New Year’s resolutions shouldn’t be limited to losing weight, or exercising more, experts say. Most people can also benefit from making a few New Year’s work resolutions.
“Whether a person wants to improve relationships with managers and colleagues at an existing position, or go after a dream job elsewhere, the new year presents a natural starting point for the process of obtaining that goal,” Robin Bond, a practicing employment attorney says. The keys to success with your resolutions, Bond says, are making a thorough plan and keeping a timeline.
Common career resolutions include landing a promotion, building better relationships, and finding a job you love, Bond says. If a promotion is a goal, she suggests individuals resolve to meet with the boss to discuss professional development within the company. Making a daily effort to connect with co-workers through common interests, or accepting team roles, can help to build better relationships. Resolving to network and schedule informational interviews with other professionals in the industry, can help in finding the dream job, Bond says.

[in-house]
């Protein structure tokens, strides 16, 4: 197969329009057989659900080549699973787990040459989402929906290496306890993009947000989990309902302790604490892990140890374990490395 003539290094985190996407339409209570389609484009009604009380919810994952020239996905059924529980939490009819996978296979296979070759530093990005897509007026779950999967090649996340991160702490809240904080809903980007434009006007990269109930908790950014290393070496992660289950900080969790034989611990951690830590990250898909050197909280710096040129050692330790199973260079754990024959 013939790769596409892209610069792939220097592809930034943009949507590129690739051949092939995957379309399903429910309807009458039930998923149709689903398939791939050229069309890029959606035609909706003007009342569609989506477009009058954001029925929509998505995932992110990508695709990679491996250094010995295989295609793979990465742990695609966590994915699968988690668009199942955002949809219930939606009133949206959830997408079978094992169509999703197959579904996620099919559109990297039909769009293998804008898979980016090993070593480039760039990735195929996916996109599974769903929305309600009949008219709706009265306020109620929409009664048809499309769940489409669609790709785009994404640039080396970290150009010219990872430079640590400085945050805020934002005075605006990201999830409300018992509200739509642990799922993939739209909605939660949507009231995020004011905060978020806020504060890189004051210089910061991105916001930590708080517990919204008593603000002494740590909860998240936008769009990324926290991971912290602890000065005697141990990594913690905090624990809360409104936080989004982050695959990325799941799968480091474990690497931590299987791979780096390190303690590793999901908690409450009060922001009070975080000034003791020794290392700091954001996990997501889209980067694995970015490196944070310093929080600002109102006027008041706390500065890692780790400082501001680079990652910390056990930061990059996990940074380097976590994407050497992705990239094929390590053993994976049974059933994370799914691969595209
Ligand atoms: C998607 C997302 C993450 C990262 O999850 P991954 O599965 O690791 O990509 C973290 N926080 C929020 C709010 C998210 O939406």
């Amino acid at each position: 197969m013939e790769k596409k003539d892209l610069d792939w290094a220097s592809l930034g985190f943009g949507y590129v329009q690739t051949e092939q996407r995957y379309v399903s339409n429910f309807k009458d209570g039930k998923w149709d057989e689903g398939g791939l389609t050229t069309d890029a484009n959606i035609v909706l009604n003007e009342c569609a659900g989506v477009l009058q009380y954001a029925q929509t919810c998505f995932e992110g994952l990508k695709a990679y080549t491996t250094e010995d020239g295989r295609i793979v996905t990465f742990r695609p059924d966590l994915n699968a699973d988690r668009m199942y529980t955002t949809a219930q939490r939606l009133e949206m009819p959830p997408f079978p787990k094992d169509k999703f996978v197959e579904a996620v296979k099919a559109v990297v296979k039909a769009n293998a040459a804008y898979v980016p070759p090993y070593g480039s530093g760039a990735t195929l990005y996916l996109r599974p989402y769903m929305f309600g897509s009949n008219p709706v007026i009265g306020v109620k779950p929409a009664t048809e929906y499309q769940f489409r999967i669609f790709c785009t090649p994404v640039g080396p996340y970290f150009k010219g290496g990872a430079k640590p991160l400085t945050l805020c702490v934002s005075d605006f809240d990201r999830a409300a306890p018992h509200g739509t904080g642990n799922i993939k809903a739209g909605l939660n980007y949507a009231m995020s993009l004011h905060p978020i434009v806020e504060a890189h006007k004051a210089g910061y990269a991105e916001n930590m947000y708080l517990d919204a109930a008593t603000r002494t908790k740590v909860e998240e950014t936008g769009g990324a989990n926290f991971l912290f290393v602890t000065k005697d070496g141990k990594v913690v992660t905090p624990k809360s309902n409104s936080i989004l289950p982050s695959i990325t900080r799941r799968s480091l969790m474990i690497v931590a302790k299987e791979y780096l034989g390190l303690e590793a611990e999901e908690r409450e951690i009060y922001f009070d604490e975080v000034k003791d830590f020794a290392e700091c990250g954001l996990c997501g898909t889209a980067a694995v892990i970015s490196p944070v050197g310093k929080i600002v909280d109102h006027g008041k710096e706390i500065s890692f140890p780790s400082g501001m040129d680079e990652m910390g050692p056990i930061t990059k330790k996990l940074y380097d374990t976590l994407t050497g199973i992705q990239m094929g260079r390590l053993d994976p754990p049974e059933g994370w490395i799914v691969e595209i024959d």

Career-related resolutions favored by Mary Ellen Slayter, writing for the Washington Post, include asking for a raise. But she says that employees should first check online salary comparisons. They should also think about the value they bring to the workplace before they begin the discussion with their boss. Those who have the time and money should consider going back to school, adding that most people have more time than they think. Some employers offer tuition reimbursement and potential students should look into financial aid programs.
But the all important resolution, Slayter says in her Post column, and one that almost everyone should consider is “Get Organized”. “In case you haven’t noticed,” she says, “this is actually the mother of all resolutions, the key to pulling off the others." Organization applies to priorities, the physical environment and electronic “objects” as well.
Making successful career resolutions can mean, first of all, identifying what you want, dmc-publisher.com says. Individuals need to look more carefully at their career choice and objectives. They need to ask themselves how much money is a factor in their career choice, and if they are still passionate about their career. People need to know whether resolving to switch careers would make them happy, or whether they should change companies. They need to figure out what is stopping them from achieving their goals, from getting a promotion, or finding a new job. For many, dmc-publisher.com says, resolving these issues, although a difficult process, can be the most important step people take in career planning.